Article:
Since the release of Windows Server 2008 and Hyper-V I've been going through withdrawal as I wasn't running any beta software. Now things are ramping up again - lots of things to look forward to.
There have been some blog postings talking about how to add the Hyper-V integration components into Windows PE. The first from Mike Sterling, available at http://blogs.msdn.com/mikester/archive/2008/05/30/using-the-hyper-v-integration-components-in-winpe.aspx, talks about the manual way of going about this. Then the Deployment Guys, specifically David Hornbaker, talked about how to do this with MDT 2008 in his posting at http://blogs.technet.com/deploymentguys/archive/2008/06/12/adding-hyper-v-integration-components-to-winpe-using-mdt-2008.aspx. But with MDT 2008 Update 1, we can improve this process and fix some of the challenges that David alludes to in his post. (I'll point these out below.)
First you need the Hyper-V integration components from the "VMGUEST.ISO". The easiest way to do this is from inside a virtual machine: mount the ISO and extract the needed Windows6.0-KB951634-x86.msu file into a new, empty directory. (See the other blog entries for details.) Then you need to first extract the x86 drivers:
MD MSU expand Windows6.0-KB951634-x86.msu -F:*.CAB MSU MD Files expand MSU\Windows6.0-KB951634-x86.cab -F:* Files
MD MSU expand Windows6.0-KB951634-x86.msu -F:*.CAB MSU
MD Files expand MSU\Windows6.0-KB951634-x86.cab -F:* Files
(I skipped David's steps that rearranged the files and cleaned up the temporary working directories. You can choose to do those if you like.) Here's what it would look like (except for the output of the final command):
Repeat the steps for the x64 drivers too, using a different new, empty directory because some of the file and directory names will be the same:
MD MSU expand Windows6.0-KB951634-x64.msu -F:*.CAB MSU MD Files expand MSU\Windows6.0-KB951634-x64.cab -F:* Files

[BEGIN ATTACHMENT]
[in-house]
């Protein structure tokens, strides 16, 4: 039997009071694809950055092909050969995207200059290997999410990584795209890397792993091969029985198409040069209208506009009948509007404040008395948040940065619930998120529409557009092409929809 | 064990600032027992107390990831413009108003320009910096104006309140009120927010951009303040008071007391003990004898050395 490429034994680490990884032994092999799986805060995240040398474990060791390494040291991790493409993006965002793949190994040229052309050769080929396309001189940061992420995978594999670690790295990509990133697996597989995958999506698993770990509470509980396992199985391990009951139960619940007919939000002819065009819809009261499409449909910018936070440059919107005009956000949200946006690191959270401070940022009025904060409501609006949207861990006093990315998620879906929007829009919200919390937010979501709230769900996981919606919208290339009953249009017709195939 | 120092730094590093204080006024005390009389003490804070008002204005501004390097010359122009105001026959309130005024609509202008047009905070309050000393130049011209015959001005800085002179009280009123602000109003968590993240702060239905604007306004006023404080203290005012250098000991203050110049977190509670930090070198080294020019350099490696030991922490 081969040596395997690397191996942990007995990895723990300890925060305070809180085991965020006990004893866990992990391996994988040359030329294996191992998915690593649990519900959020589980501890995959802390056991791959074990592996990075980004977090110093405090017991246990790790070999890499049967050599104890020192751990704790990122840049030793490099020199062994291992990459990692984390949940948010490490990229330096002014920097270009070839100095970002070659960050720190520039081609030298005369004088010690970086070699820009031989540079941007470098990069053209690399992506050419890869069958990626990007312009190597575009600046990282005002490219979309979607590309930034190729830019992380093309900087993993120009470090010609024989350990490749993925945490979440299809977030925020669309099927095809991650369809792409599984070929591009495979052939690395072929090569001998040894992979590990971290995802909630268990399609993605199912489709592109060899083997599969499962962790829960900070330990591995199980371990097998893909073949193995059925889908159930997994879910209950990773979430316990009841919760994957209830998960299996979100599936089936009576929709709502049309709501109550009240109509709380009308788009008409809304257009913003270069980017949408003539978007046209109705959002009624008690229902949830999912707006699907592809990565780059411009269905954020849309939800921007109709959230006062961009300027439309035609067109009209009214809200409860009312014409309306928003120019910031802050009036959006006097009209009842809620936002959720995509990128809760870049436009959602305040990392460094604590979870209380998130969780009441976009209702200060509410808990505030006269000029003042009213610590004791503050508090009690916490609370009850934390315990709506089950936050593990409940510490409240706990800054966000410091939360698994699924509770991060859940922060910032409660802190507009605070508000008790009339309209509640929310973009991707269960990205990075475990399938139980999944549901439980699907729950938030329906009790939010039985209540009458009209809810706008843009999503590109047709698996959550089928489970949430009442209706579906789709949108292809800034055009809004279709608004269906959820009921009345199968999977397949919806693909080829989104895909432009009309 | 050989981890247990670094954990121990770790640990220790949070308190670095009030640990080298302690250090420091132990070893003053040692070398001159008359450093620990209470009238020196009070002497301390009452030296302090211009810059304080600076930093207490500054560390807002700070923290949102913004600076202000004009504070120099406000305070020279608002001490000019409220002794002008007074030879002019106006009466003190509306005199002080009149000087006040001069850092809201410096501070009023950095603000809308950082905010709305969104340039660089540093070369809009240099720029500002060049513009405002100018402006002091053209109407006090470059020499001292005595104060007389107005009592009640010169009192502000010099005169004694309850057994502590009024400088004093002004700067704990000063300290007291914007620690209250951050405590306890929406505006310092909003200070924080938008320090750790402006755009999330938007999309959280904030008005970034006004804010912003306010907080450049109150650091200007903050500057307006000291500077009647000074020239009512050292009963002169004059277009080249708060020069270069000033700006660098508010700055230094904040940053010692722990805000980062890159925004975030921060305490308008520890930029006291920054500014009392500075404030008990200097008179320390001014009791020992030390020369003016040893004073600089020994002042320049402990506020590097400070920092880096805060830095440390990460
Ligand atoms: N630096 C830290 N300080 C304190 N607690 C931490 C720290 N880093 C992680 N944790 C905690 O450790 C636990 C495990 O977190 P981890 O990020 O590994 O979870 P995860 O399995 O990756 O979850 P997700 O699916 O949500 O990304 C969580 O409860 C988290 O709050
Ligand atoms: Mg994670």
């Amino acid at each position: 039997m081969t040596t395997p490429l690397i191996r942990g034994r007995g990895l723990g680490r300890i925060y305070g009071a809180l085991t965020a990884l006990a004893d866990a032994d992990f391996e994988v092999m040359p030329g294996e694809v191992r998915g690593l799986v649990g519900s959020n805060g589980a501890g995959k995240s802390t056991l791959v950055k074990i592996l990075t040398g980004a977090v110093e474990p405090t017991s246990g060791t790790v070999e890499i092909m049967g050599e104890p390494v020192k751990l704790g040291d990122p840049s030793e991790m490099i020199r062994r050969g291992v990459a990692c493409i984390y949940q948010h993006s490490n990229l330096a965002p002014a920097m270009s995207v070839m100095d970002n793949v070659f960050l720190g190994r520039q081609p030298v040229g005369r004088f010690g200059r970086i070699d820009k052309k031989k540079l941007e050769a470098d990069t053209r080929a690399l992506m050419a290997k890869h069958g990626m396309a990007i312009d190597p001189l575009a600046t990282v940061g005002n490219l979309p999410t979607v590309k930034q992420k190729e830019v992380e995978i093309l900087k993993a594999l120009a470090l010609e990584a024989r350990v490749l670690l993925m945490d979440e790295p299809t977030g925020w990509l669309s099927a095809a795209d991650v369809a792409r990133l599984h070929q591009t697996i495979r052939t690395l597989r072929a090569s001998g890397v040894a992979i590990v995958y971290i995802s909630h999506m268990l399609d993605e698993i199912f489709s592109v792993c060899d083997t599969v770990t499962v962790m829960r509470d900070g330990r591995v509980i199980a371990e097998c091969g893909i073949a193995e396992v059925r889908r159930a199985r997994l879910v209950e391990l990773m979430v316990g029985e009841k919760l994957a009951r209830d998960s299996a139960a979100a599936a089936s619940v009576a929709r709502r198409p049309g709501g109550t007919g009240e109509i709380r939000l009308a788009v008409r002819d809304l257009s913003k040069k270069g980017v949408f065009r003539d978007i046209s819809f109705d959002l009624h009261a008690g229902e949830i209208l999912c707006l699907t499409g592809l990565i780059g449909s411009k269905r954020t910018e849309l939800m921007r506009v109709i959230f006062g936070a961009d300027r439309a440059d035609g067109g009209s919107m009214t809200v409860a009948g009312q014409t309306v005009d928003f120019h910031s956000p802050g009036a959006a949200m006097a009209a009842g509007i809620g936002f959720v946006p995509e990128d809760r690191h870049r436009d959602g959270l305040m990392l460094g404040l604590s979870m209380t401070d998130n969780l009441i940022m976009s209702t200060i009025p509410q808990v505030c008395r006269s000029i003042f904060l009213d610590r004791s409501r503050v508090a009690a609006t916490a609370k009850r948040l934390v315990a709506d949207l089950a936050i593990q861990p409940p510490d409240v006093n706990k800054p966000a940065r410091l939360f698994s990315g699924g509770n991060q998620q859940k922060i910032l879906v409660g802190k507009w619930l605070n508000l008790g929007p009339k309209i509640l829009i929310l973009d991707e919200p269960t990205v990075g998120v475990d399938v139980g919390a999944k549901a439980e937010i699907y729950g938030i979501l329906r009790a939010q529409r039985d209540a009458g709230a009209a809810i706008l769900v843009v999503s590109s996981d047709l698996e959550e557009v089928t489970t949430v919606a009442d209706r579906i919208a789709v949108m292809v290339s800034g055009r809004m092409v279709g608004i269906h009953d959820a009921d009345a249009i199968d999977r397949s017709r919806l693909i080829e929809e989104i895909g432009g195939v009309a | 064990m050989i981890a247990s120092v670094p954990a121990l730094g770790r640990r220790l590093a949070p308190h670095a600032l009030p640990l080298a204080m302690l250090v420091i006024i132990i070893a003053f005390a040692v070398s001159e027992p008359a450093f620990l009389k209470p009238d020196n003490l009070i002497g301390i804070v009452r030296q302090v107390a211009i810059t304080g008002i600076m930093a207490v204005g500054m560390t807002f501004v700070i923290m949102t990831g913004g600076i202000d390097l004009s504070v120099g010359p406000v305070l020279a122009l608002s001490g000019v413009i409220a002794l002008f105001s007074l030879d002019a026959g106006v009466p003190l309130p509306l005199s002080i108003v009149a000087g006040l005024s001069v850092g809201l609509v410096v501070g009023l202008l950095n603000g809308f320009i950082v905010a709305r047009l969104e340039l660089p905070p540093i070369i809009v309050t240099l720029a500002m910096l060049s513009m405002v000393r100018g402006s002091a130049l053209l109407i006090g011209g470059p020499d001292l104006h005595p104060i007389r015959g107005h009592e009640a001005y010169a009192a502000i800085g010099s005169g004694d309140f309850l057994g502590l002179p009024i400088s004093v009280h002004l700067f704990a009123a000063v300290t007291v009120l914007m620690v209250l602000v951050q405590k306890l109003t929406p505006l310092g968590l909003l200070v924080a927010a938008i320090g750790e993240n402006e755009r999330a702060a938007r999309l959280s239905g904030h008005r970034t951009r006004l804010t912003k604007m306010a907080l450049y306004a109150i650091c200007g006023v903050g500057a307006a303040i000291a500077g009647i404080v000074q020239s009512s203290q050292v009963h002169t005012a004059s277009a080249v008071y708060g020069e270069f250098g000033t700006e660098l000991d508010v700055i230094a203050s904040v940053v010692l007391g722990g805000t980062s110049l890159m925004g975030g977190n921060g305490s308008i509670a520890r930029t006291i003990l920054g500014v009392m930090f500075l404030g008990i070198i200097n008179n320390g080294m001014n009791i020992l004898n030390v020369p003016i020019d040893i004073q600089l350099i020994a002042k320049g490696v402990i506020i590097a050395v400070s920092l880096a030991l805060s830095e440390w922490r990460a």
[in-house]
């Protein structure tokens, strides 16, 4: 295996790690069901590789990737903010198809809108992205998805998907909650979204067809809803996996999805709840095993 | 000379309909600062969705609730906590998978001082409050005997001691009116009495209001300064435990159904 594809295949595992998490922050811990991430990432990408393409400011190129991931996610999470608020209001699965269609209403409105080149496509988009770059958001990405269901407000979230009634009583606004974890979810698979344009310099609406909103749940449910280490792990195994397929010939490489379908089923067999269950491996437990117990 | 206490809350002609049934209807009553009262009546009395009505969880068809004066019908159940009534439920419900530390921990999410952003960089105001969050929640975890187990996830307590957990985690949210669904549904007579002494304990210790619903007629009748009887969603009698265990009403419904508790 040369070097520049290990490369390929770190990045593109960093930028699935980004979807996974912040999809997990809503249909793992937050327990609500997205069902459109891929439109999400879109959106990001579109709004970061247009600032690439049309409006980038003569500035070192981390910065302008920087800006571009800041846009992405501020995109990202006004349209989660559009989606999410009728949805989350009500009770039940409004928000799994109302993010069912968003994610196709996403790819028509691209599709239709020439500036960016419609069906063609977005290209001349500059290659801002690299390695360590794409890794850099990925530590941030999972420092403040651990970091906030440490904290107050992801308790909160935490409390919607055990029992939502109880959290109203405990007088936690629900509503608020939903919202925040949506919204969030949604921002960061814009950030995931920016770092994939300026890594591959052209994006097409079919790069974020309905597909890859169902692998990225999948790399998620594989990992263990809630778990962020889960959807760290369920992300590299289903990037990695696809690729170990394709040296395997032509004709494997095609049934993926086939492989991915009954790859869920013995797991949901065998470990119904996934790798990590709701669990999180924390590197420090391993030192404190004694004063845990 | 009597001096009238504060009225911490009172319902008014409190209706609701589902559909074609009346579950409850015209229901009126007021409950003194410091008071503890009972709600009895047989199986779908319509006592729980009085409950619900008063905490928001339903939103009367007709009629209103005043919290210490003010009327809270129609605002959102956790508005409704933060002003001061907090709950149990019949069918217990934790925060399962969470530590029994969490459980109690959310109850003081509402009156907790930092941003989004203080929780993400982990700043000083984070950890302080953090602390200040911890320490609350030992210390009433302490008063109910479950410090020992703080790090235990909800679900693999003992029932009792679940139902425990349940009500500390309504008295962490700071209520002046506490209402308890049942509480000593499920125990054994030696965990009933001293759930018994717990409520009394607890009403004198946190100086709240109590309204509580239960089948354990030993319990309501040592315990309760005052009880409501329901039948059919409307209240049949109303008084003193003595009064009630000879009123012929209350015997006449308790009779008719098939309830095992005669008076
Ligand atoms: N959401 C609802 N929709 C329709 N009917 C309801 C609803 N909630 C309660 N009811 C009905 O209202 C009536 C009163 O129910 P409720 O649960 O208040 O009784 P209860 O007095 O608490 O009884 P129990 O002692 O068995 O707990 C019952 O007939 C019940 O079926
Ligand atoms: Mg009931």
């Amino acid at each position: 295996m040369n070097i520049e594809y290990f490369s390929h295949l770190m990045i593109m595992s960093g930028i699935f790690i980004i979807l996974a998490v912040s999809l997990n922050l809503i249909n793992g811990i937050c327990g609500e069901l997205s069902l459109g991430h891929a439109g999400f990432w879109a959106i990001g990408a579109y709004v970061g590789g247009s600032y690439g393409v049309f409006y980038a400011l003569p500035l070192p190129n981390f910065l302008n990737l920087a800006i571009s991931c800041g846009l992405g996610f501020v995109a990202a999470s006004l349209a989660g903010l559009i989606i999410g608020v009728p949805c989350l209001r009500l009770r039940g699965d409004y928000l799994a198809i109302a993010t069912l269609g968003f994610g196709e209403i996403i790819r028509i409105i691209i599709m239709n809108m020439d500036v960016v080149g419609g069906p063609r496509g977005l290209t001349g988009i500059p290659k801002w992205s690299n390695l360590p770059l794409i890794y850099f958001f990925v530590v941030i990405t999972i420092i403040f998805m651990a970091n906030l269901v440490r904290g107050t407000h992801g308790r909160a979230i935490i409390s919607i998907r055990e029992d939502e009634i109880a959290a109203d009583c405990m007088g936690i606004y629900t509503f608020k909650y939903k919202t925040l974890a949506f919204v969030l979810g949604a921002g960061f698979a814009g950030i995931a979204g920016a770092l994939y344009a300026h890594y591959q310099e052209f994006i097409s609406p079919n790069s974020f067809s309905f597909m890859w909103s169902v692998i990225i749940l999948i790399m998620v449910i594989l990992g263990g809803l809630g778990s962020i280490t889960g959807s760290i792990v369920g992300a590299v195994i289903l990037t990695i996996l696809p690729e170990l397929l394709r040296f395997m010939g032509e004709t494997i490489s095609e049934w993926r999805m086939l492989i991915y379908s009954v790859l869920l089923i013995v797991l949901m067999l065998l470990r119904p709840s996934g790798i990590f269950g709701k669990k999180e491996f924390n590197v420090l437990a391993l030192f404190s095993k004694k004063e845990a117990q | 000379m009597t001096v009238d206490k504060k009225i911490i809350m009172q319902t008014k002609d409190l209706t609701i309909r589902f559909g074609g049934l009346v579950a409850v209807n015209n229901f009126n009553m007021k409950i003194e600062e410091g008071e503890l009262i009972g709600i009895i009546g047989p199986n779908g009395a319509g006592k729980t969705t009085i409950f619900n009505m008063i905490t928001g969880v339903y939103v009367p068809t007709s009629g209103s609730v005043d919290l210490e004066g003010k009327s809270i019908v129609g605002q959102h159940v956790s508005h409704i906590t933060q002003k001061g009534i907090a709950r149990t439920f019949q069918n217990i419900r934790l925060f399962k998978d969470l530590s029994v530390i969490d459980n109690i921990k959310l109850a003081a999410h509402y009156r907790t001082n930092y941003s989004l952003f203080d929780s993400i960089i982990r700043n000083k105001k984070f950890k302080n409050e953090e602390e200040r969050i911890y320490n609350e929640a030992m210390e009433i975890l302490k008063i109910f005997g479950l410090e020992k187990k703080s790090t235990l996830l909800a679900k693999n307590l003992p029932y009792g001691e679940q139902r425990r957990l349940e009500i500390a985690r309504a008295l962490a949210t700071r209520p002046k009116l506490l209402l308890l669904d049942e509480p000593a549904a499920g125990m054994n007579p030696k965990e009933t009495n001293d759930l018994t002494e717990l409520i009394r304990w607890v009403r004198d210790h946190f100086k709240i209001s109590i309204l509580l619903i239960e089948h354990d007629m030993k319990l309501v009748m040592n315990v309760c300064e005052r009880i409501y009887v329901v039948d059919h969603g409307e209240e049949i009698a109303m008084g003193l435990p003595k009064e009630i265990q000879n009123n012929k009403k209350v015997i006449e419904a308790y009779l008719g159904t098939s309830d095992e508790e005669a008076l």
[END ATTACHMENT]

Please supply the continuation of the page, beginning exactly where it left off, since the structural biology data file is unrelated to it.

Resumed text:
MD MSU expand Windows6.0-KB951634-x64.msu -F:*.CAB MSU
MD Files expand MSU\Windows6.0-KB951634-x64.cab -F:* Files
Not surprisingly it will look it looks just like the x86 output, just with different directory and file names:
The final EXPAND command for both x86 and x64 should show 305 files extracted (at least if you are using the Hyper-V RTM integration components; the number may change in the future):
One important note: If you try this on Windows Server 2003 or Windows XP, it may not work properly because these operating systems contain earlier versions of EXPAND.EXE and related DLLs. You won't see any errors or any other indication that the process didn't work; the resulting file count will be much smaller. Ideally, use Windows Vista or Windows Server 2008 to do the extraction. (If you are desperate, you could copy the EXPAND.EXE, DPX.DLL, and MSDELTA.DLL files from a Windows Server 2008 OS or image. Place these files into the empty directories you create above, then make sure you run them by specifying ".\EXPAND.EXE" so that Windows doesn't find them in the system path first.)
This sounds like it should be really easy, and it almost is. First, import the x86 integration component drivers , pointing to the directory "files" directory you created above (in my case, "C:\x86\Files"). Create a new driver group called "Windows PE Drivers" and be sure to import the drivers into that group:
Now look at the results of that import:
Notice that some of the drivers say that they are for both x86 and x64 platforms. Well, that's not actually true, as these are only x86 drivers. So we'll take advantage of a new MDT 2008 Update 1 feature to de-select the x64 platform for each of these drivers. Right click on each of the drivers and choose "Properties," then uncheck the "x64" checkbox:
Now we need to repeat this same process for x64 drivers, this time selecting the "c:\x64\Files" directory and the "Windows PE Drivers" group created previous. But there's one other important item: You need to check the "Import drivers even if they are duplicates of an existing driver" box:
If you didn't do this, Deployment Workbench will think the drivers are already present and won't import them again. It checks for duplicates based on the class, manufacturer, and version. In this case, all of those values are the same so we wouldn't import the drivers again. By checking the box, they'll all get imported anyway.
You'll notice now that there are again some that say they are for x86 and x64. Uncheck the "x86" checkbox for these newly-imported drivers since they are all x64 drivers.
You should now have this full list of drivers:
Notice the paths for each of the drivers: The ones with the "_(1)" suffix wouldn't have been imported if you didn't check the "import duplicates" box. (This also points out another change in MDT 2008 Update 1: We no longer create driver directories containing spaces in them. This is related to a problem with the processing of [SysprepMassStorage] sections by sysprep.exe on Windows XP or Server 2003. More on that some other time.)
With all the needed drivers in place, we just need to tell Deployment Workbench to use them. Open the properties of the lab deployment point and specify the "Windows PE Drivers" group you created previously. (Be sure to check the "x64" box on the General tab if you want x64 images.) Also specify to "Include all drivers from the selected driver group":